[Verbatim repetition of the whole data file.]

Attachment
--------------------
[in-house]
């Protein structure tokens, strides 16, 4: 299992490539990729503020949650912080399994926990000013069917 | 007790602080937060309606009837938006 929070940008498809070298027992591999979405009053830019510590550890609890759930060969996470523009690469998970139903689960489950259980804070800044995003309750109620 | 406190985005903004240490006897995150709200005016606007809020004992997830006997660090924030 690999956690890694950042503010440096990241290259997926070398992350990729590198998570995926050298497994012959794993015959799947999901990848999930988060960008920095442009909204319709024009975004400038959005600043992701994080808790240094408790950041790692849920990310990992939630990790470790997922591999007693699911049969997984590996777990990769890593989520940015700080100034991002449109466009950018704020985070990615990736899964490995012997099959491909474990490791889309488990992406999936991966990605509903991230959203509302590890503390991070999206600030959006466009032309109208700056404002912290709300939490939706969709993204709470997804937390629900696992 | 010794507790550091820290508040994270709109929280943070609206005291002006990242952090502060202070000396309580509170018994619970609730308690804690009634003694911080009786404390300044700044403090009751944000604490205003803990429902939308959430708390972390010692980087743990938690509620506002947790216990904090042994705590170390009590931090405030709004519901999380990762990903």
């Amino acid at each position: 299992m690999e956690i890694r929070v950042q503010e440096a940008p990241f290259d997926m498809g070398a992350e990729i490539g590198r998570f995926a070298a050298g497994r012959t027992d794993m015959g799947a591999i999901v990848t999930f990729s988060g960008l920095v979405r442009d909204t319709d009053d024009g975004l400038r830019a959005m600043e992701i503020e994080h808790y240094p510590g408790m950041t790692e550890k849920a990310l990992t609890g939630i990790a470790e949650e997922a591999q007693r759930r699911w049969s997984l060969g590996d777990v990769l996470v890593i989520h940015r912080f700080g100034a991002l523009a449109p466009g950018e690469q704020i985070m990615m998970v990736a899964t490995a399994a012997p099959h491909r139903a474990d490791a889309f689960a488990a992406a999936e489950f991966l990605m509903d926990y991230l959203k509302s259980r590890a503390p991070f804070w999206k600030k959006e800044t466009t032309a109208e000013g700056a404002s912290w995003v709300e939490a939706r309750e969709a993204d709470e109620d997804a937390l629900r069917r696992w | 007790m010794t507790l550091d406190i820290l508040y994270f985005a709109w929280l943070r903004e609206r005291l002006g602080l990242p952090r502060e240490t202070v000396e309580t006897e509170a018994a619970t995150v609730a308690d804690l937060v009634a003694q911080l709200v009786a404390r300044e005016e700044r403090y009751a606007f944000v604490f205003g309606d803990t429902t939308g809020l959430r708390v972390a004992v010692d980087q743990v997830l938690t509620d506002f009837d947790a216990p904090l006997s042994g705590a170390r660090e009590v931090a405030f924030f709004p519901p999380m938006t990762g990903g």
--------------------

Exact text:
[in-house]
């Protein structure tokens, strides 16, 4: 299992490539990729503020949650912080399994926990000013069917 | 007790602080937060309606009837938006 929070940008498809070298027992591999979405009053830019510590550890609890759930060969996470523009690469998970139903689960489950259980804070800044995003309750109620 | 406190985005903004240490006897995150709200005016606007809020004992997830006997660090924030 690999956690890694950042503010440096990241290259997926070398992350990729590198998570995926050298497994012959794993015959799947999901990848999930988060960008920095442009909204319709024009975004400038959005600043992701994080808790240094408790950041790692849920990310990992939630990790470790997922591999007693699911049969997984590996777990990769890593989520940015700080100034991002449109466009950018704020985070990615990736899964490995012997099959491909474990490791889309488990992406999936991966990605509903991230959203509302590890503390991070999206600030959006466009032309109208700056404002912290709300939490939706969709993204709470997804937390629900696992 | 010794507790550091820290508040994270709109929280943070609206005291002006990242952090502060202070000396309580509170018994619970609730308690804690009634003694911080009786404390300044700044403090009751944000604490205003803990429902939308959430708390972390010692980087743990938690509620506002947790216990904090042994705590170390009590931090405030709004519901999380990762990903």
């Amino acid at each position: 299992m690999e956690i890694r929070v950042q503010e440096a940008p990241f290259d997926m498809g070398a992350e990729i490539g590198r998570f995926a070298a050298g497994r012959t027992d794993m015959g799947a591999i999901v990848t999930f990729s988060g960008l920095v979405r442009d909204t319709d009053d024009g975004l400038r830019a959005m600043e992701i503020e994080h808790y240094p510590g408790m950041t790692e550890k849920a990310l990992t609890g939630i990790a470790e949650e997922a591999q007693r759930r699911w049969s997984l060969g590996d777990v990769l996470v890593i989520h940015r912080f700080g100034a991002l523009a449109p466009g950018e690469q704020i985070m990615m998970v990736a899964t490995a399994a012997p099959h491909r139903a474990d490791a889309f689960a488990a992406a999936e489950f991966l990605m509903d926990y991230l959203k509302s259980r590890a503390p991070f804070w999206k600030k959006e800044t466009t032309a109208e000013g700056a404002s912290w995003v709300e939490a939706r309750e969709a993204d709470e109620d997804a937390l629900r069917r696992w | 007790m010794t507790l550091d406190i820290l508040y994270f985005a709109w929280l943070r903004e609206r005291l002006g602080l990242p952090r502060e240490t202070v000396e309580t006897e509170a018994a619970t995150v609730a308690d804690l937060v009634a003694q911080l709200v009786a404390r300044e005016e700044r403090y009751a606007f944000v604490f205003g309606d803990t429902t939308g809020l959430r708390v972390a004992v010692d980087q743990v997830l938690t509620d506002f009837d947790a216990p904090l006997s042994g705590a170390r660090e009590v931090a405030f924030f709004p519901p999380m938006t990762g990903g």